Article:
Some of the staff of Jasper had the good fortune last night to attend the closing performance of TRUSTUS Theatre’s most recent play, Swing ’39. Directed by Chad Henderson, a young man who, full disclosure, is dear to the heart of this writer, Swing ’39 was the winner of the TRUSTUS Playwright’s Festival. Written by Alessandro King, a graduate of Sarah Lawrence College, Swing ’39 was developed during readings both at Sarah Lawrence and at New Dramatists, “the country’s premiere center for the support and development of playwrights,” according to their website. While we enjoyed the play and thought the second act made up for some needed editing on the playwright’s part in the first, we were also duly impressed by the set design, lighting design, and costuming.
Danny Harrington, who did the scenic design, was able to capture the essence of early 20th century propriety in his pink, center-stage Davenport which appeared to be as appropriately uncomfortable as it was beautiful.
Costume Designer, Alexis Doktor, one of the two most under-recognized and over-achieving members of the Columbia arts community, scored an A+ again with her too snug pencil skirts for the women and too large suits for the men. Her wardrobe decisions well reflected the constraining sex role constructs of the pre-World War II era. (And the shoes chosen for Sylvia, played by Bianca Raso, were to die for!)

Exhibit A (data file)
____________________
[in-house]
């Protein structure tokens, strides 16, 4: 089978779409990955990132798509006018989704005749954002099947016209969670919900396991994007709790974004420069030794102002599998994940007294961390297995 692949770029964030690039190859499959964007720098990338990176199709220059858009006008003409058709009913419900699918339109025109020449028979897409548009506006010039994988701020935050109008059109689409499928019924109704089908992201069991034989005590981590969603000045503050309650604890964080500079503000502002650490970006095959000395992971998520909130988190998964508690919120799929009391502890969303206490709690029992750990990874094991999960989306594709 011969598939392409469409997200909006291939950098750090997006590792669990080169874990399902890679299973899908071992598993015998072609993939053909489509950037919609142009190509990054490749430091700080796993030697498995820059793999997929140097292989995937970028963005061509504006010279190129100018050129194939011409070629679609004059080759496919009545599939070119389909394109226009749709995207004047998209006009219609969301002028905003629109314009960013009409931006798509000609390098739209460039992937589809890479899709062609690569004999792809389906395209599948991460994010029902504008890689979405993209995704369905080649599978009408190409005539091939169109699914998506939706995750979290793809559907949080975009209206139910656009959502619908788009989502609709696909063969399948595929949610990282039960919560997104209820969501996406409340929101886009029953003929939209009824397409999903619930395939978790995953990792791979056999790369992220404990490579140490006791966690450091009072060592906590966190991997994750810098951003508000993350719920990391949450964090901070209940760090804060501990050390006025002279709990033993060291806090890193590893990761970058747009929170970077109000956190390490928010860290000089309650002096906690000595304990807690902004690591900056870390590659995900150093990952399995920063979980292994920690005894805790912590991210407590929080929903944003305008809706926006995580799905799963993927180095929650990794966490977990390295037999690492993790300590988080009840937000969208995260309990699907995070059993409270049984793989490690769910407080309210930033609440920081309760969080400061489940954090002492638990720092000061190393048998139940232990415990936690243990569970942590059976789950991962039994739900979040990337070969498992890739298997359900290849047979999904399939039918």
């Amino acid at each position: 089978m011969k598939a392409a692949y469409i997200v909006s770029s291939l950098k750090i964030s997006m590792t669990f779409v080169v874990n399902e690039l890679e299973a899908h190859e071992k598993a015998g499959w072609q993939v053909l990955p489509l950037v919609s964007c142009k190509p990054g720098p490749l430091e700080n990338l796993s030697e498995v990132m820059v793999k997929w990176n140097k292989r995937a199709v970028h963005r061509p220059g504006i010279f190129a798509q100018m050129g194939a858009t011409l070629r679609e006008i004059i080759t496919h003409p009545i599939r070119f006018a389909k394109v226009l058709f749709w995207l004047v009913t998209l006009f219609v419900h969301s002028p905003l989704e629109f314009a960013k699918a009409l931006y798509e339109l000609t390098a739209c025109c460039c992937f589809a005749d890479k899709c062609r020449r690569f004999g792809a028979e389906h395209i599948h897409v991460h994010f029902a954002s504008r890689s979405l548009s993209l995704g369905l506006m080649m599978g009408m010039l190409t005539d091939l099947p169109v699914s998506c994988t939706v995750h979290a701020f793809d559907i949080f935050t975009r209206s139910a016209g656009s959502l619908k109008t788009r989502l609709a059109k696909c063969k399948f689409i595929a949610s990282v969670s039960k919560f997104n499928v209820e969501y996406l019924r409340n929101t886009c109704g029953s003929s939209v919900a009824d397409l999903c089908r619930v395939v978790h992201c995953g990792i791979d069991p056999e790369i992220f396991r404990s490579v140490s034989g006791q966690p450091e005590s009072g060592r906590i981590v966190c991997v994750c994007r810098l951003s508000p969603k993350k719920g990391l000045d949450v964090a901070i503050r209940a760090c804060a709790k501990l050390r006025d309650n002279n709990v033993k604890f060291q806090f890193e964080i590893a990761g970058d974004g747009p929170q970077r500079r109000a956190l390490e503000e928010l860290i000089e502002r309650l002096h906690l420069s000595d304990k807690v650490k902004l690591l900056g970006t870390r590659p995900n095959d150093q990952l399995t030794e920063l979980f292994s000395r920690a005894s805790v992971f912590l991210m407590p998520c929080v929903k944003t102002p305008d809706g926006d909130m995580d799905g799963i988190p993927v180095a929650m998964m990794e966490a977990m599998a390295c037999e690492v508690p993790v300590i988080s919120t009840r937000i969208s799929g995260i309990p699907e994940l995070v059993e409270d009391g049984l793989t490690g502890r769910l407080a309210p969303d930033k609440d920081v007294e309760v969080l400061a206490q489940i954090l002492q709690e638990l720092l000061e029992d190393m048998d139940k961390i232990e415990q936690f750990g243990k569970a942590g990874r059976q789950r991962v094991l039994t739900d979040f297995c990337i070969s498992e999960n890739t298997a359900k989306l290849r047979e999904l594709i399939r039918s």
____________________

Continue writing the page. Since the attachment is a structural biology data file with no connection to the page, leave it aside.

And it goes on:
Aaron Pelzek, the other of the two most under-recognized and over-achieving members of the Columbia arts community, announced he was serious about his lighting design in the first few seconds of the show when he dramatically lit the stage, one fixture at a time, to the tune of the opening music.
Finally, hats off to Elena Martinez-Vidal who played the off-stage voice of Sylvia’s mother with a demanding whine that would put that of Howard Wolowitz’s Ma to shame. That said, at least one member of our theatre-going party has not been able to get Dr. Hook’s rendition of Sylvia’s Mother out of her head since reading the program last night.
Other standouts from the performance include G. Scott Wild in the role of Benny Goodman and Rozlyn Stanley as his love interest, Maggie. Wild, seen most recently as John Wilkes Booth in the TRUSTUS production of Stephen Sondheim’s Assassins, also directed by Henderson, was a snarling portrait of professionalism. Stanley embodied the kind of sensual naiveté that would allow a girl of her character’s age to become involved in a tryst with such an unlikely partner.
Kudos to the cast and crew of Swing ’39. We’re looking forward to seeing more of you all on our city’s stages in the near future.
— C. Boiter
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